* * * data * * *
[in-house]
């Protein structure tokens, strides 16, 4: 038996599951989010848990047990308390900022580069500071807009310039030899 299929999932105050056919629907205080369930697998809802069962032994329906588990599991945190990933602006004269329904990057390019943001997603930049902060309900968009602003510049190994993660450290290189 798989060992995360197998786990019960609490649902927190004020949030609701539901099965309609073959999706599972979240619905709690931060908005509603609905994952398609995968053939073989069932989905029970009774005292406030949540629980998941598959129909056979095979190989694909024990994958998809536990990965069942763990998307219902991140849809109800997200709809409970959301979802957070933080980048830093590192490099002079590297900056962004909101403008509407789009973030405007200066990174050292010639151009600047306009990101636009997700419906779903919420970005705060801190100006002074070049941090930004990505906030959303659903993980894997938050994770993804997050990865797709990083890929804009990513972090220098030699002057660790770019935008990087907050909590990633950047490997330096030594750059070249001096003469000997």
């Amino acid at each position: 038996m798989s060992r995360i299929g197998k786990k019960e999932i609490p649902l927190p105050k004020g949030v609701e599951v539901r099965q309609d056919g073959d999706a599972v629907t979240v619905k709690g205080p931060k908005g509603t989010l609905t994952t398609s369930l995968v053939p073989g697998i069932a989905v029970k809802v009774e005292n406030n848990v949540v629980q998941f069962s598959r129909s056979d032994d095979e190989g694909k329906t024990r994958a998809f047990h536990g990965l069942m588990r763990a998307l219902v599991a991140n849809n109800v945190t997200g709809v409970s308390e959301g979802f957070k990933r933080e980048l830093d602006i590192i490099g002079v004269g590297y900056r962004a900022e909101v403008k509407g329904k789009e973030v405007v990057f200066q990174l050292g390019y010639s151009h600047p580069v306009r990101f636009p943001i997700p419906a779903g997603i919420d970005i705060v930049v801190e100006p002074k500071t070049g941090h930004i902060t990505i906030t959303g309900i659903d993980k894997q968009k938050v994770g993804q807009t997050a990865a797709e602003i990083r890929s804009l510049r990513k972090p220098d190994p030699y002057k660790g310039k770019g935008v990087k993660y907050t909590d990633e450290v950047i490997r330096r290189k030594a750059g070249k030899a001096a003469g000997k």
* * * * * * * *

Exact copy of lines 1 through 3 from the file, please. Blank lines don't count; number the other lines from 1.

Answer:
[in-house]
């Protein structure tokens, strides 16, 4: 038996599951989010848990047990308390900022580069500071807009310039030899 299929999932105050056919629907205080369930697998809802069962032994329906588990599991945190990933602006004269329904990057390019943001997603930049902060309900968009602003510049190994993660450290290189 798989060992995360197998786990019960609490649902927190004020949030609701539901099965309609073959999706599972979240619905709690931060908005509603609905994952398609995968053939073989069932989905029970009774005292406030949540629980998941598959129909056979095979190989694909024990994958998809536990990965069942763990998307219902991140849809109800997200709809409970959301979802957070933080980048830093590192490099002079590297900056962004909101403008509407789009973030405007200066990174050292010639151009600047306009990101636009997700419906779903919420970005705060801190100006002074070049941090930004990505906030959303659903993980894997938050994770993804997050990865797709990083890929804009990513972090220098030699002057660790770019935008990087907050909590990633950047490997330096030594750059070249001096003469000997």
């Amino acid at each position: 038996m798989s060992r995360i299929g197998k786990k019960e999932i609490p649902l927190p105050k004020g949030v609701e599951v539901r099965q309609d056919g073959d999706a599972v629907t979240v619905k709690g205080p931060k908005g509603t989010l609905t994952t398609s369930l995968v053939p073989g697998i069932a989905v029970k809802v009774e005292n406030n848990v949540v629980q998941f069962s598959r129909s056979d032994d095979e190989g694909k329906t024990r994958a998809f047990h536990g990965l069942m588990r763990a998307l219902v599991a991140n849809n109800v945190t997200g709809v409970s308390e959301g979802f957070k990933r933080e980048l830093d602006i590192i490099g002079v004269g590297y900056r962004a900022e909101v403008k509407g329904k789009e973030v405007v990057f200066q990174l050292g390019y010639s151009h600047p580069v306009r990101f636009p943001i997700p419906a779903g997603i919420d970005i705060v930049v801190e100006p002074k500071t070049g941090h930004i902060t990505i906030t959303g309900i659903d993980k894997q968009k938050v994770g993804q807009t997050a990865a797709e602003i990083r890929s804009l510049r990513k972090p220098d190994p030699y002057k660790g310039k770019g935008v990087k993660y907050t909590d990633e450290v950047i490997r330096r290189k030594a750059g070249k030899a001096a003469g000997k």